than 22,000 people will be injured by a chainsaw this year. They
will be injured through bad habits, tiredness, or ignorance. If
you are reading this web page, you are interested in how to use
a chainsaw properly.
practices for chainsawing
on the smart guy
Use protective equipment.
Unfortunately, many people who swear by protective equipment like
chaps, face shields, and boots have already had an accident or
at least a "close call."
If you are operating
a chainsaw, you should be wearing:
- A logger's hard-hat
(face, hearing, and head protection)
- Logging boots
- Sturdy workgloves
- Chaps or chainsaw
Keep the chainsaw
Sharp chainsaw teeth will allow you to work efficiently in your
woodlot, compelling you to cut trees correctly, instead of any
way that is convenient. There are many easy ways to keep the teeth
of your chainsaw sharp - kits, rotary tool attachments, or just
a few minutes with the proper files. Chainsaw store owners and
technicians will show you how to do this correctly. There is no
excuse for having dull chainsaw teeth.
Keep the engine
running in good condition.
Chainsaws can have the most fickle engines, but only if they are
not properly maintained. If you use a chainsaw regularly, you
have probably already figured this out. If you are a weekend warrior,
your chainsaw is probably not getting the maintenance attention
Use chainsaws when
you are feeling refreshed, not tired.
Many forest do-it-yourselfers are weekend warriors, going out
to their woods with jugs of gas and oil and a mind to see big
trees fall. However, chainsaws are loud, heavy and will tire an
inexperienced worker out very quickly. Plan to conduct strenuous
activity early in your workday or after long rests.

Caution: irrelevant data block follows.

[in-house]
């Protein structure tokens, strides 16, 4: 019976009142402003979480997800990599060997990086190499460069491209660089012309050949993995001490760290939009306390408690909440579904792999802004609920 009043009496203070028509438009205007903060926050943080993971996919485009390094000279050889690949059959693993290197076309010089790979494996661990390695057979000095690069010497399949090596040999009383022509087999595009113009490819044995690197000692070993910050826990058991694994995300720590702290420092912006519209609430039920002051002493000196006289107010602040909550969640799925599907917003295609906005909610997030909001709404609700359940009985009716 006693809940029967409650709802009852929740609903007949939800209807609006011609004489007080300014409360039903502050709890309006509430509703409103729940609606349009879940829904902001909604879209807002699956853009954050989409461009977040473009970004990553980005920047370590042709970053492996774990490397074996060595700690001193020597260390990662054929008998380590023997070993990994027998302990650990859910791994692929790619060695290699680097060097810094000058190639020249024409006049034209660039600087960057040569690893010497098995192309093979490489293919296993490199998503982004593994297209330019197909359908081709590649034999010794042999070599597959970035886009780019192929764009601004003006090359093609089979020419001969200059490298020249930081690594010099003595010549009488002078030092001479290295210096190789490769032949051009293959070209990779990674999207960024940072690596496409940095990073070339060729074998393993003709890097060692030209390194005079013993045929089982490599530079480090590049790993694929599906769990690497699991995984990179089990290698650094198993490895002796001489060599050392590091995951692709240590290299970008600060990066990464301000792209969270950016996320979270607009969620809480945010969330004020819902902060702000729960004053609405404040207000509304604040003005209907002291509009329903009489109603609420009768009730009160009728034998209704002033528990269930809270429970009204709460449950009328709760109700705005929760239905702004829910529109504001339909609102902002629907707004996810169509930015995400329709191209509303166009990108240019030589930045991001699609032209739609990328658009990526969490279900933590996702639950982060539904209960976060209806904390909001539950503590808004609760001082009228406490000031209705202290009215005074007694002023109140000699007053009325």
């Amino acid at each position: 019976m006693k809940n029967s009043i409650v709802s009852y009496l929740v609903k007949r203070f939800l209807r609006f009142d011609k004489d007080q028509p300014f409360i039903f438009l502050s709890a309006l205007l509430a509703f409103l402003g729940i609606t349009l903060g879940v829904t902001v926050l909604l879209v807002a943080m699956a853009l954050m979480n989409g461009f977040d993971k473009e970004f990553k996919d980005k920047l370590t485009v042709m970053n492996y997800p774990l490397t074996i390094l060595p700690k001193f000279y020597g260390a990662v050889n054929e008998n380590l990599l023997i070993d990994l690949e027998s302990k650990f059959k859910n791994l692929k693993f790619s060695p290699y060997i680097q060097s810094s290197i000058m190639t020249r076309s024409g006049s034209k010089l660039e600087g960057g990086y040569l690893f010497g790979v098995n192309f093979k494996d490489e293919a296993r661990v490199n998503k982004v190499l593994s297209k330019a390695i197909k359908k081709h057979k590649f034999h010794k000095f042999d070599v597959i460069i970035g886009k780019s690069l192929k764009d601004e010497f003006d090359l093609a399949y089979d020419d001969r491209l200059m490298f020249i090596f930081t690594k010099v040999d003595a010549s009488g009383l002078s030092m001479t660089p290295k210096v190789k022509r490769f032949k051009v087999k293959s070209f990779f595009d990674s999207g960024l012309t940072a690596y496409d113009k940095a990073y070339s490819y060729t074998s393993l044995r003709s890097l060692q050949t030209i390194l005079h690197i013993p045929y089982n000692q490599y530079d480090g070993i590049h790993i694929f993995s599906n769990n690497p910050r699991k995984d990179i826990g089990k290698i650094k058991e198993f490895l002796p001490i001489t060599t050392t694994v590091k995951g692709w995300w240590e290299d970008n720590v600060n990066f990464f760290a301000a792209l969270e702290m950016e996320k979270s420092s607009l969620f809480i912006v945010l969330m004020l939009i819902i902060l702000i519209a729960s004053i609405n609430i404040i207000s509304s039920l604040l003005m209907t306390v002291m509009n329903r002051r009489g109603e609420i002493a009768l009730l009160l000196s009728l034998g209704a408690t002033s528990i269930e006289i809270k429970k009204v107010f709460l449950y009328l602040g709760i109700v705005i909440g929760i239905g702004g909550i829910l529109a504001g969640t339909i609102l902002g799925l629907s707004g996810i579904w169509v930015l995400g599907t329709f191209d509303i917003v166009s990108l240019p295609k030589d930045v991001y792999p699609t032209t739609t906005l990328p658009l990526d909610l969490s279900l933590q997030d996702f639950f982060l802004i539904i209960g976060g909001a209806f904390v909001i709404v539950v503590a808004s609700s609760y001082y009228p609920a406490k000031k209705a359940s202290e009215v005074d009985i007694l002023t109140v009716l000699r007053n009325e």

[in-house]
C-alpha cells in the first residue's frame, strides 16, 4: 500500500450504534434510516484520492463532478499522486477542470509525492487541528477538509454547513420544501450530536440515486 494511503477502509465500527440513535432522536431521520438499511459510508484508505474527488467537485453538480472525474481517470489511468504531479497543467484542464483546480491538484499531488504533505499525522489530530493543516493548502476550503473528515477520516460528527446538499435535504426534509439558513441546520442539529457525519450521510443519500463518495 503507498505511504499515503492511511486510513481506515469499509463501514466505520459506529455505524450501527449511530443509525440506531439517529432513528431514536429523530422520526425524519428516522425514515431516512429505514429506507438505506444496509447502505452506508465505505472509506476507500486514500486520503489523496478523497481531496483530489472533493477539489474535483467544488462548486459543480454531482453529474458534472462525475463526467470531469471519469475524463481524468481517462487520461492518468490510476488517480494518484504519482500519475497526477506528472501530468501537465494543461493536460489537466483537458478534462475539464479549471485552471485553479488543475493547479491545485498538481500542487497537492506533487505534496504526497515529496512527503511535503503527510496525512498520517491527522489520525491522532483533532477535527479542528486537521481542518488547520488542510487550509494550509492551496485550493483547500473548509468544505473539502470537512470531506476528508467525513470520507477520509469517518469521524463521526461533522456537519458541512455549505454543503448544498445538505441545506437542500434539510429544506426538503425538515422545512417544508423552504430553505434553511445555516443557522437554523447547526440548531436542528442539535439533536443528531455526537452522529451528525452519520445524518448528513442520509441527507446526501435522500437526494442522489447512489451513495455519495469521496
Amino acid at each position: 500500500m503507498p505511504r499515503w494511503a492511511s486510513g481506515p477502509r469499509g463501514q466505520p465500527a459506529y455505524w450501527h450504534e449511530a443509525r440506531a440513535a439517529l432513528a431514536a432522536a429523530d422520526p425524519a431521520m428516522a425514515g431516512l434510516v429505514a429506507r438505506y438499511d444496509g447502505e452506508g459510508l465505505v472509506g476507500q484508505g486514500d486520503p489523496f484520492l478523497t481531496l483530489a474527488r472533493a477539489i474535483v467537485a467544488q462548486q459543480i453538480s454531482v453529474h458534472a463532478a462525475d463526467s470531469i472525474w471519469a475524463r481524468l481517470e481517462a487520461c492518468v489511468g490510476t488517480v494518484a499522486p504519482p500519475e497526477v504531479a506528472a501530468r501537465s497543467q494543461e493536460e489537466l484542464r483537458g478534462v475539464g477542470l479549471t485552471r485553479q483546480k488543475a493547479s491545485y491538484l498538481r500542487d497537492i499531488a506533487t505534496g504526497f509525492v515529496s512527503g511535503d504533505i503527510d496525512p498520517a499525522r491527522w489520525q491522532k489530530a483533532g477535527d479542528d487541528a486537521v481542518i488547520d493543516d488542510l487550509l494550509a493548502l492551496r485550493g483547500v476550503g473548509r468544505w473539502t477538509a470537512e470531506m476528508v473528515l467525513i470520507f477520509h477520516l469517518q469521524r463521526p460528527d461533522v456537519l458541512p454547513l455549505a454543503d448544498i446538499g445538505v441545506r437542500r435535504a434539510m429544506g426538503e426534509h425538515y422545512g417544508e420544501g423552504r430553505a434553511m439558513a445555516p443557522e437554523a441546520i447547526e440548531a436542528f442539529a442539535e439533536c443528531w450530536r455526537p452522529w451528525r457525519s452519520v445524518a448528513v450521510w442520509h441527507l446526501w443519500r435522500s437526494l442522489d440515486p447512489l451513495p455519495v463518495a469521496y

Tired chainsaw users
make poor decisions. They cause trees to scrape and damage each
other while falling, or hang up in other trees to be left to natural
forces. Their reaction time to hazards is slower. Worse, they
take on trees that are straight and easy to cut, leaving the low-quality
leaners and misshapen trees in the woods.
Find and use a chainsaw
that is not too heavy for you. Work on one tree at a time, taking
an hour or so to plan the process, make proper cuts for a fall
in the correct location, and bring the tree down with timber wedges.
Pace your work so you are not trying to race daylight or inclement
weather. Forest work that is not done can wait.
trees to prevent damaging residual trees.
Directional felling is the process of determining the direction
a given tree will fall and making cuts to actually steer the tree
as it falls. A "felling hinge" is the hallmark of a
good directional cut. It is a safe, efficient, and satisfying
way to cut a tree down.
Residual trees should
not be damaged during woodland saw work. These residual trees
are your future timber or wildlife habitat.
All chainsaw owners should take basic and refresher classes. New
techniques for felling trees are developed every year. These classes,
available through Cornell Cooperative Extension, the NY Forest
Owner's Association, and local chainsaw dealers, are very inexpensive,
compared to the cost of an injury. Look for a class that offers
thorough safety and equipment maintenance tips. The Game of Logging®
classes are conducted in woodlots with lots of hands-on time to
see and feel how to fell trees efficiently and safely.
Articles about chainsawing
All the following
articles were written by Tim Ard, a Game of Logging instructor.
They are included here for your benefit as a chainsaw operator
interested in efficiency and safety.
The felling plan
Use of the wedge in logging
Managing spring poles
Small tree felling
Limbing and bucking
Considering side lean
Open face notch and sight
Setting up the hinge
The back cut
Fiber pull and splitting